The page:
continuing care responsibilities. It has replaced consideration
of whether a person's primary need is for health care with an
assumption that the only nursing for which a person cannot
be forced to pay (ie registered nursing) is health care. In our
view this has distorted the true legal responsibilities of the
NHS as provided by the Court of Appeal and led to widespread inequalities
We have been assisting many people with mental
health difficulties and/or learning disabilities in relation to
continuing care issues. Our experience is that it is most difficult,
if not impossible, to obtain fully funded NHS care for a person
with mental health difficulties or learning disabilities unless
they have the most extreme challenging behaviour, or their mental
disabilities are accompanied by physical health needs.
There seems to be an assumption that mental
health nursing or learning disabilities nursing is "non medical"
due to the fact that it involves high levels of supervision, as
opposed to physical invasive treatments.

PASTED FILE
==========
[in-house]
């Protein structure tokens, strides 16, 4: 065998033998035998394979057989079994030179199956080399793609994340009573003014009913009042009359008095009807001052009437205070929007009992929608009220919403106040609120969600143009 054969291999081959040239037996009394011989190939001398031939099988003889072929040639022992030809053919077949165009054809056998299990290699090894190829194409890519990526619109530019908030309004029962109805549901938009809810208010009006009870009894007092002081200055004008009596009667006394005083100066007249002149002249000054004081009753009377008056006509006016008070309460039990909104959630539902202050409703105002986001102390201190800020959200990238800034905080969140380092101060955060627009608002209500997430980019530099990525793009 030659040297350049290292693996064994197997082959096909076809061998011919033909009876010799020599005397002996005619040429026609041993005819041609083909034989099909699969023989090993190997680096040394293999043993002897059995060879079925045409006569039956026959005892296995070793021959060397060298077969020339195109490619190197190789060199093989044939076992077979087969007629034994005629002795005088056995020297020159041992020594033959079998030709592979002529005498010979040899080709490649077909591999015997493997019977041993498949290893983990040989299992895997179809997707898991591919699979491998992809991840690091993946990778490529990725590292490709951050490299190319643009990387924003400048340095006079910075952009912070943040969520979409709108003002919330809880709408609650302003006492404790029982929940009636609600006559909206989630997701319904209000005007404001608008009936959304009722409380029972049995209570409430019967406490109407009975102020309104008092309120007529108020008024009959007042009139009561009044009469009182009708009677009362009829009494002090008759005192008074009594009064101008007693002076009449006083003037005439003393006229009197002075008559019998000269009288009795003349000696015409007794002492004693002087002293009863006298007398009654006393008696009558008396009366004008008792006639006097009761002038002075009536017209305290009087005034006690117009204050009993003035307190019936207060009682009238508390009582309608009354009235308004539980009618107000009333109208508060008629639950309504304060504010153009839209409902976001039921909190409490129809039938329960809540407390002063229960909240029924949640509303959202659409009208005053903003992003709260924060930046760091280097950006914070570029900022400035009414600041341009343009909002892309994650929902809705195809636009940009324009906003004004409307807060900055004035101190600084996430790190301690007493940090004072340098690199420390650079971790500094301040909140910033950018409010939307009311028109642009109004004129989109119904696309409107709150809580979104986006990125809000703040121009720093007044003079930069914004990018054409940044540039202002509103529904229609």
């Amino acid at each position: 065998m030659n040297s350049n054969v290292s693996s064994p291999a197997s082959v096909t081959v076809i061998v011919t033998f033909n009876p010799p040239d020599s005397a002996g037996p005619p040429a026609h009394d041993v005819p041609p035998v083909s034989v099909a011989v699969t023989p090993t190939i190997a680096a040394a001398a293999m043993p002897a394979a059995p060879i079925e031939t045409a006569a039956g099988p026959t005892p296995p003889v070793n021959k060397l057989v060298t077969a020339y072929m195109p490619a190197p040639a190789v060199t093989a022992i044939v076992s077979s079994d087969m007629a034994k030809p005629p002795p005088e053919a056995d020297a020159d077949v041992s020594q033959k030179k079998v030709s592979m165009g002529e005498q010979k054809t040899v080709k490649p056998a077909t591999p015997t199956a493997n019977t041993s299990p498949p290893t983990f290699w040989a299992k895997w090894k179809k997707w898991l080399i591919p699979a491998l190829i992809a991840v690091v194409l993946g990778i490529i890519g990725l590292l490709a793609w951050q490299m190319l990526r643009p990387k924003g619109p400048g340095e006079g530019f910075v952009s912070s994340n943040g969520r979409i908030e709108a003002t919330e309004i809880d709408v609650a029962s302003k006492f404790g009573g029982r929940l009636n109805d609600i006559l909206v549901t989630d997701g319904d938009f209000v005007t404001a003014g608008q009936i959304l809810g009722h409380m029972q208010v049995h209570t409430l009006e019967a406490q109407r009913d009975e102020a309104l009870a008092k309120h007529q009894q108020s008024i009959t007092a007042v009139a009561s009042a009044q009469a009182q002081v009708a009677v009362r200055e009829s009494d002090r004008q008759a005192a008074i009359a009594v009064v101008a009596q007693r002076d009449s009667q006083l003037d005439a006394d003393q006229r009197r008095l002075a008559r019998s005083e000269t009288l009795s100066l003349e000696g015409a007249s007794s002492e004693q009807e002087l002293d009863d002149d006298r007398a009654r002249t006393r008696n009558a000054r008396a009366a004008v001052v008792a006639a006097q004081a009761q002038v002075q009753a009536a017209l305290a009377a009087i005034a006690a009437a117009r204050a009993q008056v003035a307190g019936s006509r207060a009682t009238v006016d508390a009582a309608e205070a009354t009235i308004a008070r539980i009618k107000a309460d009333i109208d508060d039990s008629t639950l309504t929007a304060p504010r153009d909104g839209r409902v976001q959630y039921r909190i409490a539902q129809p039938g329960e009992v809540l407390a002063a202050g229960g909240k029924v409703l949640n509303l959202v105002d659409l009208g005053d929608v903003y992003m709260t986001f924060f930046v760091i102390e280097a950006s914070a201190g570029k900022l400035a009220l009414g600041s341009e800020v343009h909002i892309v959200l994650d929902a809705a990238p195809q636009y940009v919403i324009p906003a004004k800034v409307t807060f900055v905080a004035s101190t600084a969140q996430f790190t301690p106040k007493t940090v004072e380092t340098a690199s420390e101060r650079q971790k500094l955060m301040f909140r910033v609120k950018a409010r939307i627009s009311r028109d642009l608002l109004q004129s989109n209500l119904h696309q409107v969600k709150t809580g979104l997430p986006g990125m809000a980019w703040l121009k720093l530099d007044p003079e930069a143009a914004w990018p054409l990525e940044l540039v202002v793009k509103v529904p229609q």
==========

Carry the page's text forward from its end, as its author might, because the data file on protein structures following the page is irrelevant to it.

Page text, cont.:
We are particularly concerned at the impact
that the failures to fund continuing care has had upon local authorities'
social services departments' abilities to continue to fund community
care services. Obviously, if excessive (and unlawful) expenditure
is taking place by social services in respect of health services,
it means that it is more difficult for them to fund basic community
care services. This has a knock on effect upon the most vulnerable
sections of society, and means that certain client groups (eg
older people) will be less supported in the community. Thus a
Catch 22 situation is created which works against rehabilitation
and support of people in the community.